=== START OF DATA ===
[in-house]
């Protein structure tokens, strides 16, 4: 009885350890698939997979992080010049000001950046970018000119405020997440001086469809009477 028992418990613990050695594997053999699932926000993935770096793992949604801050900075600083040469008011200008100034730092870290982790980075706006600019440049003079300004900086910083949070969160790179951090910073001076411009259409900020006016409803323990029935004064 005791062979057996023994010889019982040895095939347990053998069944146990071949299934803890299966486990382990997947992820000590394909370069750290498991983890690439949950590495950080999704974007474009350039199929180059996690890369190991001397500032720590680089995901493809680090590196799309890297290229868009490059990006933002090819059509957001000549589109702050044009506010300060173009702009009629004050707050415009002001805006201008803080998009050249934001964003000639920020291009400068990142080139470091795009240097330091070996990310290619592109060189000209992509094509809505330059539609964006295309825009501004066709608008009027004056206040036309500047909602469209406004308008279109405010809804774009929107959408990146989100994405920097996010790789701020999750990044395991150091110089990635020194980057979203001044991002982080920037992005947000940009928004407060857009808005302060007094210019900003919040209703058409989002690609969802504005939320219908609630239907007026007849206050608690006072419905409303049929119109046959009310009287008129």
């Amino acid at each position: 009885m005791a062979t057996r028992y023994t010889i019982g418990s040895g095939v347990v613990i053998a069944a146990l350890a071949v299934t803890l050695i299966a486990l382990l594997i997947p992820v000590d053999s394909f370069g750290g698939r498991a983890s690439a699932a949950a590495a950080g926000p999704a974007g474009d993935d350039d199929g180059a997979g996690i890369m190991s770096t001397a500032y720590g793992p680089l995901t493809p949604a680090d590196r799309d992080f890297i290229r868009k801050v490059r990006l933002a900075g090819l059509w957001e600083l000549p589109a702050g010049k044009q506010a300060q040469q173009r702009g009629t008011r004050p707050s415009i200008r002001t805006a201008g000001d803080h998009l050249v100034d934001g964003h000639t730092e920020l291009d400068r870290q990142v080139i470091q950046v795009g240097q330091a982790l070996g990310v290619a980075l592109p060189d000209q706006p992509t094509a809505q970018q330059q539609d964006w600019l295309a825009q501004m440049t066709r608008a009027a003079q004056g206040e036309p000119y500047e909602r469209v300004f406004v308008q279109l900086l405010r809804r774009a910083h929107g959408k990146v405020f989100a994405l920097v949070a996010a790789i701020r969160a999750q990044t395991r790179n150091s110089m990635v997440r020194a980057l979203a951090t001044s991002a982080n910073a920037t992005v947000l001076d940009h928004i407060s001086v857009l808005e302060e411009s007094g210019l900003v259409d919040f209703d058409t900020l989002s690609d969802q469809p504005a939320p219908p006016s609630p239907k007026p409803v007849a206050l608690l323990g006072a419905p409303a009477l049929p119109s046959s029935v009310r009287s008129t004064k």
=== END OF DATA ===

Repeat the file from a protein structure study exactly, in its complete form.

[in-house]
């Protein structure tokens, strides 16, 4: 009885350890698939997979992080010049000001950046970018000119405020997440001086469809009477 028992418990613990050695594997053999699932926000993935770096793992949604801050900075600083040469008011200008100034730092870290982790980075706006600019440049003079300004900086910083949070969160790179951090910073001076411009259409900020006016409803323990029935004064 005791062979057996023994010889019982040895095939347990053998069944146990071949299934803890299966486990382990997947992820000590394909370069750290498991983890690439949950590495950080999704974007474009350039199929180059996690890369190991001397500032720590680089995901493809680090590196799309890297290229868009490059990006933002090819059509957001000549589109702050044009506010300060173009702009009629004050707050415009002001805006201008803080998009050249934001964003000639920020291009400068990142080139470091795009240097330091070996990310290619592109060189000209992509094509809505330059539609964006295309825009501004066709608008009027004056206040036309500047909602469209406004308008279109405010809804774009929107959408990146989100994405920097996010790789701020999750990044395991150091110089990635020194980057979203001044991002982080920037992005947000940009928004407060857009808005302060007094210019900003919040209703058409989002690609969802504005939320219908609630239907007026007849206050608690006072419905409303049929119109046959009310009287008129």
């Amino acid at each position: 009885m005791a062979t057996r028992y023994t010889i019982g418990s040895g095939v347990v613990i053998a069944a146990l350890a071949v299934t803890l050695i299966a486990l382990l594997i997947p992820v000590d053999s394909f370069g750290g698939r498991a983890s690439a699932a949950a590495a950080g926000p999704a974007g474009d993935d350039d199929g180059a997979g996690i890369m190991s770096t001397a500032y720590g793992p680089l995901t493809p949604a680090d590196r799309d992080f890297i290229r868009k801050v490059r990006l933002a900075g090819l059509w957001e600083l000549p589109a702050g010049k044009q506010a300060q040469q173009r702009g009629t008011r004050p707050s415009i200008r002001t805006a201008g000001d803080h998009l050249v100034d934001g964003h000639t730092e920020l291009d400068r870290q990142v080139i470091q950046v795009g240097q330091a982790l070996g990310v290619a980075l592109p060189d000209q706006p992509t094509a809505q970018q330059q539609d964006w600019l295309a825009q501004m440049t066709r608008a009027a003079q004056g206040e036309p000119y500047e909602r469209v300004f406004v308008q279109l900086l405010r809804r774009a910083h929107g959408k990146v405020f989100a994405l920097v949070a996010a790789i701020r969160a999750q990044t395991r790179n150091s110089m990635v997440r020194a980057l979203a951090t001044s991002a982080n910073a920037t992005v947000l001076d940009h928004i407060s001086v857009l808005e302060e411009s007094g210019l900003v259409d919040f209703d058409t900020l989002s690609d969802q469809p504005a939320p219908p006016s609630p239907k007026p409803v007849a206050l608690l323990g006072a419905p409303a009477l049929p119109s046959s029935v009310r009287s008129t004064k």